• The evidence should also, where practicable, cover issues such as how long the proceedings are likely to take and if costs are sought, what they are likely to be.
  • The evidence should cover the extent to which the foreign court is likely to be familiar with a WFO. It would not necessarily be an objection to giving permission, however, that the evidence shows that the foreign court would grant interim relief against assets held by a third party whose ownership is disputed by the defendant on some lower threshold than an English court. This is merely one of the factors.
  • If the defendant is present within the jurisdiction of the foreign court, the court can more readily give permission for proceedings in that jurisdiction of a kind enabling the foreign court to exercise its personal jurisdiction over the defendant.
  • The court will need to consider and weigh in the balance the risk of inconsistent judgments and the evidence about the practice of the foreign court will be relevant to this.

Guideline 6

The standard of proof as to the existence of assets that are both within the WFO and within the jurisdiction of the foreign court is a real prospect, that is the applicant must show that there is a real prospect that such assets are located within the jurisdiction of the foreign court in question.

The court rejected the suggestion that the test should be “good arguable case”.

Guideline 7

There must be evidence of a risk of dissipation of the assets in question.

The court recognised, however, that if there is a real prospect that the assets are beneficially owned by the defendant, this burden is likely to be discharged by the evidence already filed in the English proceedings.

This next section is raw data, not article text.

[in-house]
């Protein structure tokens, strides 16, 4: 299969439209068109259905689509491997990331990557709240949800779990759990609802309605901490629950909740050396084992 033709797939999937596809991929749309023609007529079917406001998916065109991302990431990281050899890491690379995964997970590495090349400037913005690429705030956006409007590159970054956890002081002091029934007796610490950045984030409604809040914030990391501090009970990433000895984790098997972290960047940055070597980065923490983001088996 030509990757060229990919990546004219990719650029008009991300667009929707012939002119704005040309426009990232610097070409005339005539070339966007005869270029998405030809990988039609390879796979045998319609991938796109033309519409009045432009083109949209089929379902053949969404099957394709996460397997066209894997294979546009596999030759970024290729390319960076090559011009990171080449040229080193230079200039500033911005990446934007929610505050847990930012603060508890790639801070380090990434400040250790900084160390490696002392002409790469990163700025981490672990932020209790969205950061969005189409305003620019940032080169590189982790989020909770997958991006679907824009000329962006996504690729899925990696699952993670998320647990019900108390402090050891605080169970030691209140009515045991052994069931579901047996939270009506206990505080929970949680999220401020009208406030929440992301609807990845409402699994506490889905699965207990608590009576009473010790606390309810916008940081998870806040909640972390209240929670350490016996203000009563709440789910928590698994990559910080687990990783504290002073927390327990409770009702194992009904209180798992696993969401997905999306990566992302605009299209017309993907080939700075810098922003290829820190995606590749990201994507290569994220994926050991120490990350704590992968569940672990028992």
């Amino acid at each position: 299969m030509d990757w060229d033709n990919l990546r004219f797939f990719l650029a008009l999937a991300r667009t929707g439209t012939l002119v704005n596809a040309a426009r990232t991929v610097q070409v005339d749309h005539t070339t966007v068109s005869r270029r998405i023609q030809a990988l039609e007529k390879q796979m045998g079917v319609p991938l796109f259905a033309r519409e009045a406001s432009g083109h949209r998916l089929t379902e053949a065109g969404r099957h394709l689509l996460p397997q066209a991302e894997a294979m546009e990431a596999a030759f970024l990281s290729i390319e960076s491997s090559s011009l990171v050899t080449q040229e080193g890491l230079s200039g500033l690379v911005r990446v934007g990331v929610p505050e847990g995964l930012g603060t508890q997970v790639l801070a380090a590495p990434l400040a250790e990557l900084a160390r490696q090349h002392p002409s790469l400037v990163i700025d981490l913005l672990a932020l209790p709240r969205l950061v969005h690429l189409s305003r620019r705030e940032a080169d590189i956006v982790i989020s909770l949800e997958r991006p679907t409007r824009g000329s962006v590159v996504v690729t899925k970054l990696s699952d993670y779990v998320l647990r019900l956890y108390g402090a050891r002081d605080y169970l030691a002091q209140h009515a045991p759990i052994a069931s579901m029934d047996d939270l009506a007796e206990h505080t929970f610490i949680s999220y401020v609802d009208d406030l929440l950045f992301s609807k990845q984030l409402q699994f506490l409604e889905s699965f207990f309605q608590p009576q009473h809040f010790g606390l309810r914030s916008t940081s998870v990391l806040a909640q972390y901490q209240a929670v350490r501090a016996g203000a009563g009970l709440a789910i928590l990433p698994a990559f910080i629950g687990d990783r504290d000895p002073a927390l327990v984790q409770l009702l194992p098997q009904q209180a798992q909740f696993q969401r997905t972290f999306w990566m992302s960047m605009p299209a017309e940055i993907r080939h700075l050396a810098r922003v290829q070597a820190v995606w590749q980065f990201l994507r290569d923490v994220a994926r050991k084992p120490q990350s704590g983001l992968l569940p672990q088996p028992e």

Guideline 8

Normally, the application should be made on notice to the respondent, but in cases of urgency, where it is just to do so, the permission may be given without notice to the party against whom relief will be sought in the foreign proceedings but that party should have the earliest practicable opportunity of having the matter reconsidered by the court at a hearing of which he is given notice.

The court also reminded parties that the order giving permission should be served immediately (ie, even if the hearing was without notice) unless the court gives permission otherwise. Such an order should only be made for good reason and for the shortest practicable period.

General Caveat

The court made clear that granting permission is a discretionary exercise, the court should have maximum flexibility, and the guidelines should not be treated as exclusive of any other matter which in the particular circumstances of an individual case needs to be considered.